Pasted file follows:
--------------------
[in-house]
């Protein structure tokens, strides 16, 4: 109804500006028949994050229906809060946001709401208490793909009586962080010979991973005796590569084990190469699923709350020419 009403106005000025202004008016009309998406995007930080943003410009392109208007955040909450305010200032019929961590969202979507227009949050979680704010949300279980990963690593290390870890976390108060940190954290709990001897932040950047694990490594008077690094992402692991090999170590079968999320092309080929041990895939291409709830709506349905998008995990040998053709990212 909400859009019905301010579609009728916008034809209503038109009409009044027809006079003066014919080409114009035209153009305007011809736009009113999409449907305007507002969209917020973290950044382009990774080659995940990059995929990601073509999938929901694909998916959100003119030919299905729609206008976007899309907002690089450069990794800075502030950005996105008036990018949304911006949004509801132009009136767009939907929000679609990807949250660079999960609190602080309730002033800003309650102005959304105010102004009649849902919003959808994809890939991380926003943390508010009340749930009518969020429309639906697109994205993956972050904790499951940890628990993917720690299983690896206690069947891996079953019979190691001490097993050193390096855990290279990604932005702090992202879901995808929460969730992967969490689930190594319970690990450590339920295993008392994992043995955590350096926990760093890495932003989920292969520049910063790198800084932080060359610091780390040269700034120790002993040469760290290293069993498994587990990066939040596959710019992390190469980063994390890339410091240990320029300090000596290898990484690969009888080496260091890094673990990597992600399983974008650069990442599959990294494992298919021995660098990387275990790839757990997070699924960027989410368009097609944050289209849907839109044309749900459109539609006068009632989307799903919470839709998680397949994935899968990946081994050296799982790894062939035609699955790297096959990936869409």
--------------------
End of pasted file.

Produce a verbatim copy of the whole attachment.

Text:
[in-house]
């Protein structure tokens, strides 16, 4: 109804500006028949994050229906809060946001709401208490793909009586962080010979991973005796590569084990190469699923709350020419 009403106005000025202004008016009309998406995007930080943003410009392109208007955040909450305010200032019929961590969202979507227009949050979680704010949300279980990963690593290390870890976390108060940190954290709990001897932040950047694990490594008077690094992402692991090999170590079968999320092309080929041990895939291409709830709506349905998008995990040998053709990212 909400859009019905301010579609009728916008034809209503038109009409009044027809006079003066014919080409114009035209153009305007011809736009009113999409449907305007507002969209917020973290950044382009990774080659995940990059995929990601073509999938929901694909998916959100003119030919299905729609206008976007899309907002690089450069990794800075502030950005996105008036990018949304911006949004509801132009009136767009939907929000679609990807949250660079999960609190602080309730002033800003309650102005959304105010102004009649849902919003959808994809890939991380926003943390508010009340749930009518969020429309639906697109994205993956972050904790499951940890628990993917720690299983690896206690069947891996079953019979190691001490097993050193390096855990290279990604932005702090992202879901995808929460969730992967969490689930190594319970690990450590339920295993008392994992043995955590350096926990760093890495932003989920292969520049910063790198800084932080060359610091780390040269700034120790002993040469760290290293069993498994587990990066939040596959710019992390190469980063994390890339410091240990320029300090000596290898990484690969009888080496260091890094673990990597992600399983974008650069990442599959990294494992298919021995660098990387275990790839757990997070699924960027989410368009097609944050289209849907839109044309749900459109539609006068009632989307799903919470839709998680397949994935899968990946081994050296799982790894062939035609699955790297096959990936869409």